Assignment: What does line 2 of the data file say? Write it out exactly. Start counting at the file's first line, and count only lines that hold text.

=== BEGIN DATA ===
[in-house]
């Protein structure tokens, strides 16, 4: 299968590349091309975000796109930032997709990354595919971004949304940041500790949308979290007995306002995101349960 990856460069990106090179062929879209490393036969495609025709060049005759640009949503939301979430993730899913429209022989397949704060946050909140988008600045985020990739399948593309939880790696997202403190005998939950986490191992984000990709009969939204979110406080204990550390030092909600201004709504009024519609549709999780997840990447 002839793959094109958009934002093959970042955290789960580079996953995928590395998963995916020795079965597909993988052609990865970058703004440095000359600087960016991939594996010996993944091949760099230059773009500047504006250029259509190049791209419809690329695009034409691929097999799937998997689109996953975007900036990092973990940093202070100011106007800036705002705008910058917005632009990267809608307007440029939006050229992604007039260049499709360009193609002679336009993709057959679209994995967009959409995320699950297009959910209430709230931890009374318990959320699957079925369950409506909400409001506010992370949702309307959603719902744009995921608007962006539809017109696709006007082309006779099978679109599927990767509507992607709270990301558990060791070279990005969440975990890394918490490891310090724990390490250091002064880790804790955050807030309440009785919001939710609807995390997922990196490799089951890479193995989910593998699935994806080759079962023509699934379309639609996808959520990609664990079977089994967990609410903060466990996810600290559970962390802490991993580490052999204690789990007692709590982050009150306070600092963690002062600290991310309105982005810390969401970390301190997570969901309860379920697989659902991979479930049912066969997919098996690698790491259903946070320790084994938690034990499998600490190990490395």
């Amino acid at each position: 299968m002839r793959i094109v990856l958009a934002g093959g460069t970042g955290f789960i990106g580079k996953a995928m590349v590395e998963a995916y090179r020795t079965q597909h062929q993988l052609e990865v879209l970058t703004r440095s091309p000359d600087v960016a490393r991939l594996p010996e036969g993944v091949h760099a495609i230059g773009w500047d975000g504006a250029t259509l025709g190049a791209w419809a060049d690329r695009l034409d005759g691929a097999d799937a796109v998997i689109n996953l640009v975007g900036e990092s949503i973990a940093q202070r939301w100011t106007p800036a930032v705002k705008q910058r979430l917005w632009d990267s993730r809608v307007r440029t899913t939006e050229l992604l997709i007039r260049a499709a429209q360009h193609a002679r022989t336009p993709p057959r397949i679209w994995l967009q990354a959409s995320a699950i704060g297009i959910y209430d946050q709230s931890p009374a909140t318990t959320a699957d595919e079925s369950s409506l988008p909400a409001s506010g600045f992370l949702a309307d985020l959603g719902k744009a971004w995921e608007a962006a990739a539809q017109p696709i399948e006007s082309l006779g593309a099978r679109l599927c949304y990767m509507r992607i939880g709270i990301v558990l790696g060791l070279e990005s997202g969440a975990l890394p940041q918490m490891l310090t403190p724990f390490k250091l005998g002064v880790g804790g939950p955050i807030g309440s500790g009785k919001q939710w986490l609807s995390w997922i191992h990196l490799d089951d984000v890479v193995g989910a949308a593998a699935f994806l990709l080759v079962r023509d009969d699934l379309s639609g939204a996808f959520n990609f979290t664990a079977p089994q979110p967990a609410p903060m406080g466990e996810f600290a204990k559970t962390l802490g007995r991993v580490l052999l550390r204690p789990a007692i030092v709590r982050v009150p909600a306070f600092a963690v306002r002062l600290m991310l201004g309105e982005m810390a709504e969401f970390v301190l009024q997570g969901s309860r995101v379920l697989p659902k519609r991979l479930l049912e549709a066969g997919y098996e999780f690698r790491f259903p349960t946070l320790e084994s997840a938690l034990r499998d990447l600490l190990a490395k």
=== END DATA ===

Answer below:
């Protein structure tokens, strides 16, 4: 299968590349091309975000796109930032997709990354595919971004949304940041500790949308979290007995306002995101349960 990856460069990106090179062929879209490393036969495609025709060049005759640009949503939301979430993730899913429209022989397949704060946050909140988008600045985020990739399948593309939880790696997202403190005998939950986490191992984000990709009969939204979110406080204990550390030092909600201004709504009024519609549709999780997840990447 002839793959094109958009934002093959970042955290789960580079996953995928590395998963995916020795079965597909993988052609990865970058703004440095000359600087960016991939594996010996993944091949760099230059773009500047504006250029259509190049791209419809690329695009034409691929097999799937998997689109996953975007900036990092973990940093202070100011106007800036705002705008910058917005632009990267809608307007440029939006050229992604007039260049499709360009193609002679336009993709057959679209994995967009959409995320699950297009959910209430709230931890009374318990959320699957079925369950409506909400409001506010992370949702309307959603719902744009995921608007962006539809017109696709006007082309006779099978679109599927990767509507992607709270990301558990060791070279990005969440975990890394918490490891310090724990390490250091002064880790804790955050807030309440009785919001939710609807995390997922990196490799089951890479193995989910593998699935994806080759079962023509699934379309639609996808959520990609664990079977089994967990609410903060466990996810600290559970962390802490991993580490052999204690789990007692709590982050009150306070600092963690002062600290991310309105982005810390969401970390301190997570969901309860379920697989659902991979479930049912066969997919098996690698790491259903946070320790084994938690034990499998600490190990490395």